The nation's drag revues are shuttered, for now. Across the country, even as you read this, lace fronts are drying out, false eyelashes the size of tarantulas are losing their curl, and sequined gowns are gathering dust in dark closets, far away from any follow-spot that could set them shimmering. The collective experience of a live drag show, where you can smell the performers' perspiration, desperation and wig glue, is a pleasure denied us indefinitely.
But drag queens are a resourceful lot. They've taken to Instagram and YouTube. They've got podcasts and Quibi shows and streaming documentaries. And this week's episode of RuPaul's Drag Race will be followed by the debut of RuPaul's Secret Celebrity Drag Race, which will in turn be followed by an episode of Untucked. That's three solid hours of wigs, pads, heels and shade.
To our current moment of drag media saturation, add the HBO reality series We're Here, in which three insanely charismatic drag performers — Drag Race vets Bob the Drag Queen, Shangela and Eureka O'Hara — descend upon small-town America like a storm of glitter and ostrich feathers.
In the six-episode series, the three queens arrive in town, select three locals to turn into drag queens, and proceed to mentor them. (Womentor, them, technically, I suppose.) At the end, they perform alongside their charges in a drag show. Then they pack up their wigs and dresses and rolls of duct tape and move on to another town.
You've perhaps noticed that this format is shared with/borrowed from a certain other reality series featuring queer hosts who make over subjects? It's not a coincidence, and We're Here doesn't bother to try to disguise it. Call it Queen Eye.
HBO made only three episodes available for preview, but no matter: This kind of show is a product of its format — if you're feeling less charitable, call it its "formula." Even as you watch tonight's premiere episode, you can feel that format locking into place. One local will be a queer person looking to investigate the world of drag for the first time, as a means to express themselves. The other two will be queer allies who are participating in the show for a lark, or to address some (cue somber piano music) personal issue.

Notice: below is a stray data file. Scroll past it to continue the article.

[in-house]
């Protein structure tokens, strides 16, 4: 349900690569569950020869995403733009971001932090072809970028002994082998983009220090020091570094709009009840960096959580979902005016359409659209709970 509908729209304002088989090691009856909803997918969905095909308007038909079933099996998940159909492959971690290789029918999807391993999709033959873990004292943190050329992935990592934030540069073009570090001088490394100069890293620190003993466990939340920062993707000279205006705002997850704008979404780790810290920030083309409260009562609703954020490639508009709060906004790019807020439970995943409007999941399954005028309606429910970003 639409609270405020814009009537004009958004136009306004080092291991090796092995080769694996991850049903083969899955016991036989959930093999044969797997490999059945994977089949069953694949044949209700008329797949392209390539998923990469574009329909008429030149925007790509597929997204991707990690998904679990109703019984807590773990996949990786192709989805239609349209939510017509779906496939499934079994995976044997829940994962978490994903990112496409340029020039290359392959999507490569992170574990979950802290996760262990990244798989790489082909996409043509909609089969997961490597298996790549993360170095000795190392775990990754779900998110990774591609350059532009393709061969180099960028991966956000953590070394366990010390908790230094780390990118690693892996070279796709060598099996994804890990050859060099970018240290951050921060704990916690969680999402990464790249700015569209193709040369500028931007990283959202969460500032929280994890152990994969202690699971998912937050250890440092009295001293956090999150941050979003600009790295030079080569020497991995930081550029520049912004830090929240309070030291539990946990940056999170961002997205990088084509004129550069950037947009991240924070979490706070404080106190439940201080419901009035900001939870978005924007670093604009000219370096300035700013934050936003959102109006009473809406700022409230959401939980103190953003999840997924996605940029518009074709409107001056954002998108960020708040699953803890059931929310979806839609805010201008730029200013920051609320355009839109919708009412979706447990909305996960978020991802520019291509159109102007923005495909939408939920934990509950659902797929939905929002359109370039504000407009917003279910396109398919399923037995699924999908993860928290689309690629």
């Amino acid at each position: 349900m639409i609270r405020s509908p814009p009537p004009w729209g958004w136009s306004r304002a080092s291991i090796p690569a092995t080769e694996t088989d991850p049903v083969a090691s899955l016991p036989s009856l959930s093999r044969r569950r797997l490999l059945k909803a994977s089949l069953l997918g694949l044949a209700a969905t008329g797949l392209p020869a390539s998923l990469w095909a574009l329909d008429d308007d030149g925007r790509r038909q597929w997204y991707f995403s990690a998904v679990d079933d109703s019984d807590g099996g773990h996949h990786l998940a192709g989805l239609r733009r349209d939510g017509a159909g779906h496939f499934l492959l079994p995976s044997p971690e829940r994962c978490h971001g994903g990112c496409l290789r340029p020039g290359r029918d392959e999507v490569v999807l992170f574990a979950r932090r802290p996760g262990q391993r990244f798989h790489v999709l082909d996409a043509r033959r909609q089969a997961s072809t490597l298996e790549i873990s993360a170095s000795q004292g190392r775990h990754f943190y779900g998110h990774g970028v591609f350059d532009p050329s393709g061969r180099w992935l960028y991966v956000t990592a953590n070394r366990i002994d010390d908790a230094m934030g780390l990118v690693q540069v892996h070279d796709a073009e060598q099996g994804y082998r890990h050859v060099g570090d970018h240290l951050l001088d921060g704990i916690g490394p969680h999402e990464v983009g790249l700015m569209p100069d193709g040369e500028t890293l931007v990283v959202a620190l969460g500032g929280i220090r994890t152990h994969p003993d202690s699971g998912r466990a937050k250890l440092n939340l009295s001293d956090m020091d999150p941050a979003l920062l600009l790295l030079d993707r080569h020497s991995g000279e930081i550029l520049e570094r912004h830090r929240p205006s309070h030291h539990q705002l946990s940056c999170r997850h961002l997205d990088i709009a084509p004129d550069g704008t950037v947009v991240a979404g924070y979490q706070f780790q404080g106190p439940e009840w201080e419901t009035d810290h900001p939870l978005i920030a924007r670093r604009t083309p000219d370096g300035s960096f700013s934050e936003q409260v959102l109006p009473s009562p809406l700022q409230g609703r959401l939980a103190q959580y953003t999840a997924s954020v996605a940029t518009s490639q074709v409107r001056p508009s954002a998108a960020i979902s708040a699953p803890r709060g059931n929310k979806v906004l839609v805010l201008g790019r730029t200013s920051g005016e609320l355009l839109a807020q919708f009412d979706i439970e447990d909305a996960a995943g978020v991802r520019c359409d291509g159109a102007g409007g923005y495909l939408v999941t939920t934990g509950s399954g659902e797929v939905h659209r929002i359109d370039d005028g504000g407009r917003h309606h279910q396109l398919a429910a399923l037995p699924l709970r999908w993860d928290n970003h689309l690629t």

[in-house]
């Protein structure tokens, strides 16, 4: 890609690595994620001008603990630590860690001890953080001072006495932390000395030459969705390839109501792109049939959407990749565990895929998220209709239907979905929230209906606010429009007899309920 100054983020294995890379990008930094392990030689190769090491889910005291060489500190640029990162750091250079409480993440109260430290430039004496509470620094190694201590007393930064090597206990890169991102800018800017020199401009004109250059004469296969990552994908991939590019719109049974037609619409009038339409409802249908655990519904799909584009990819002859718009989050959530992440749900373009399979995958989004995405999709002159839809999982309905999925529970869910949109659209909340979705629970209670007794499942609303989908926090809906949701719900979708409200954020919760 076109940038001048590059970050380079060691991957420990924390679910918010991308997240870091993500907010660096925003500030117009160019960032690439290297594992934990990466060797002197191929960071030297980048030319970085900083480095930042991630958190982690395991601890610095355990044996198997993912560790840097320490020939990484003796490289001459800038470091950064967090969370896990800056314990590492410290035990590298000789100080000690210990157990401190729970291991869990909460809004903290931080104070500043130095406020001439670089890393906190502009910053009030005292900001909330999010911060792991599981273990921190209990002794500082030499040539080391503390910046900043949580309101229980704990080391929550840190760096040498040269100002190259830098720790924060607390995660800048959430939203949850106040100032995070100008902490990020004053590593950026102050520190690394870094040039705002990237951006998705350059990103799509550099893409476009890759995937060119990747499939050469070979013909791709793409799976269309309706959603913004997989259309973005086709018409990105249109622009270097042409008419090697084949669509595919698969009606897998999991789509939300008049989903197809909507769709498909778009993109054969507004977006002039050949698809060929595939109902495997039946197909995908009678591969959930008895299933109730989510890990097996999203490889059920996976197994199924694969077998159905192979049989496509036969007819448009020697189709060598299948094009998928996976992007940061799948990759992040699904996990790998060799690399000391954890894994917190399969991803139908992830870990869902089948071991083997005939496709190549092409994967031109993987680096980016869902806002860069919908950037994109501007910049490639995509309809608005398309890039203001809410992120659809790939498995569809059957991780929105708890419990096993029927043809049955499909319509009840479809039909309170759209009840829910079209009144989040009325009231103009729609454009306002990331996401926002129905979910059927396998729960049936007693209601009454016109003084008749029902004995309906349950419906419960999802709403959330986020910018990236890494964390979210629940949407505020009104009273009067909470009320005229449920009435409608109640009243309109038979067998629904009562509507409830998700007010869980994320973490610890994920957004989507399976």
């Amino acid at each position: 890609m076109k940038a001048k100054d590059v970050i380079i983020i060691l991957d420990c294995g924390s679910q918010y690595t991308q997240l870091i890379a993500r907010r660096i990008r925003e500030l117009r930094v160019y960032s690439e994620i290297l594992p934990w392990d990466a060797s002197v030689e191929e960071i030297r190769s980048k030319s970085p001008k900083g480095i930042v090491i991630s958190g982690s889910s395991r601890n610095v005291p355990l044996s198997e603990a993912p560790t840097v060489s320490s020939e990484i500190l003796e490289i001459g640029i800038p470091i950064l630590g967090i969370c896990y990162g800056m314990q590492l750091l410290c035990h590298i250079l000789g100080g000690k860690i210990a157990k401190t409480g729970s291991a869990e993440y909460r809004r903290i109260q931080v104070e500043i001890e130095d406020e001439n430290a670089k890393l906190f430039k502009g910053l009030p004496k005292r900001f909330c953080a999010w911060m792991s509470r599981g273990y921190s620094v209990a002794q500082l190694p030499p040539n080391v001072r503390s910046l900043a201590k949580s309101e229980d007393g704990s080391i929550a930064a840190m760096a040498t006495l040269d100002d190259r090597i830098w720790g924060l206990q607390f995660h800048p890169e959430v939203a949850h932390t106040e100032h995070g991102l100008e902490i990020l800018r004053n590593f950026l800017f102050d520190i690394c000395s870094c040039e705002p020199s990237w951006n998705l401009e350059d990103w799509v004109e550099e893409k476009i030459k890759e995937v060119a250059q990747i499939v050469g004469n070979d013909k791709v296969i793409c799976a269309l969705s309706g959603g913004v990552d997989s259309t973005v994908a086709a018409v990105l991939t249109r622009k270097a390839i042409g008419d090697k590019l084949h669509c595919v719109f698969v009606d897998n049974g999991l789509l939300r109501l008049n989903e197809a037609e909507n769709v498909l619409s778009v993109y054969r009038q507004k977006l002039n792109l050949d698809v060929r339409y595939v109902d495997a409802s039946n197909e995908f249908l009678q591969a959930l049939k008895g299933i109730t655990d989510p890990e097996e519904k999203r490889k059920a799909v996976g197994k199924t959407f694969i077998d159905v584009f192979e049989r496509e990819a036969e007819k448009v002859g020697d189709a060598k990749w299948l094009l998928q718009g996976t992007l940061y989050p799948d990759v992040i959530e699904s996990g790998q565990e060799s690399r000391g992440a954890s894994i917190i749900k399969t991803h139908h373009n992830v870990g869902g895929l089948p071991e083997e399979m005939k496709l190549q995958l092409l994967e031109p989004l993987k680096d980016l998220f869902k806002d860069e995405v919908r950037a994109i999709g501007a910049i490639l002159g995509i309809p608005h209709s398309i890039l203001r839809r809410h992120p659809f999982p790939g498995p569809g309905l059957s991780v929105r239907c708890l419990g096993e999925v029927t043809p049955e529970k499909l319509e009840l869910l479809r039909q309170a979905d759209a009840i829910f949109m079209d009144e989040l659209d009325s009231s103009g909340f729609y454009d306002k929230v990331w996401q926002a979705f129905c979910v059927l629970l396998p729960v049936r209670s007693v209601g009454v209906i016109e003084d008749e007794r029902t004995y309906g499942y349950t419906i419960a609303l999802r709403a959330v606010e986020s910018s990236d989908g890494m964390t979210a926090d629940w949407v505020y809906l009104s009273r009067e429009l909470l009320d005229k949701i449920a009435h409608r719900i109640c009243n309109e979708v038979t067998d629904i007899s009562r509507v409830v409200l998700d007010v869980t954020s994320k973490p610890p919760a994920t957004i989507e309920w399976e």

We're Here is at its breezy, charming best when it's focusing on the logistics of drag and its culture. The hosts are warm but demanding of their students, and have an easy rapport with one another. When it sticks to the specifics of the process of drag — when real, useful, practical information is passed from veteran queen to neophyte queenlet — it's fascinating and funny in the way it lets us in on a distinct subculture. It's also in these moments that the show feels least contrived and awkward.
When the show resorts to familiar reality-series emotional beats, however, as it does in storylines featuring queer allies doing drag to prove something to someone else, the heavy hand of the producers weighs things down.
I want to learn drag because I think it's meant for me and will become a part of my life is a clean, clear concept — a light lift.
I want to do a single drag performance because I want to show my daughter that I'm sorry I said she was going to hell when she came out to me, is, ah ... circuitous, let's say. Doubtlessly sincere and admirable, but, as show fodder, forced, artificial, imposed.
The former is about documenting joy and discovery — something this show does well. The latter is about jerking tears, which is something this show strains to do.
But then, drag — at least as it exists in media now, still shantaying and sashaying in the shadow of RuPaul's Drag Race — is powered by an artisanal fuel mixture that's 80 percent fabulous fierceness and 20 percent self-help bromides. (That was certainly true of the puzzling Drag Race spin-off Drag U, a modern Queen for a Day in which women with sob stories were rewarded with drag makeovers and pat life-advice from Ru; in We're Here's least effective moments, the ghost of Drag U clings.) You may feel the show huffing and puffing when it trots out its nakedly emotional story beats, but you can't begrudge it for doing so — it's drag, honey.
And though it trafficks in tidy uplift, We're Here admits some darkness alongside the color and light. Three fabulous drag queens with outsize ... um, personalities can't visit certain areas of the country without experiencing some pushback.
Early in episode one, after the queens exit a shop in downtown Gettysburg, Pennsylvania, the microphones pick up (but the camera doesn't catch) a man angrily announcing to the owners that he'll never to return to the store because it let "those freaks" in. Each episode also makes a point of showing that in each town, the three hosts set up a communal space to live out of, "where we can feel safe to be ourselves." Such moments are tiny reality checks, and they're appreciated. Where Queer Eye has in the past embraced the wildly false notion that the answer to homophobia is simply sitting down and talking with homophobes, We're Here's outlook is more measured and clear-eyed.
Drag itself, of course is anything but measured and clear-eyed, and that's its abiding appeal. When it's capturing the backstage banter between the queens, or when it's just aiming the camera at three practiced, exuberant drag performers at the top of their game, We're Here makes an effective stand-in for watching a live show — not the real thing, but a placeholder, until such time as we can all go back to the bars. A kind of drag methodone.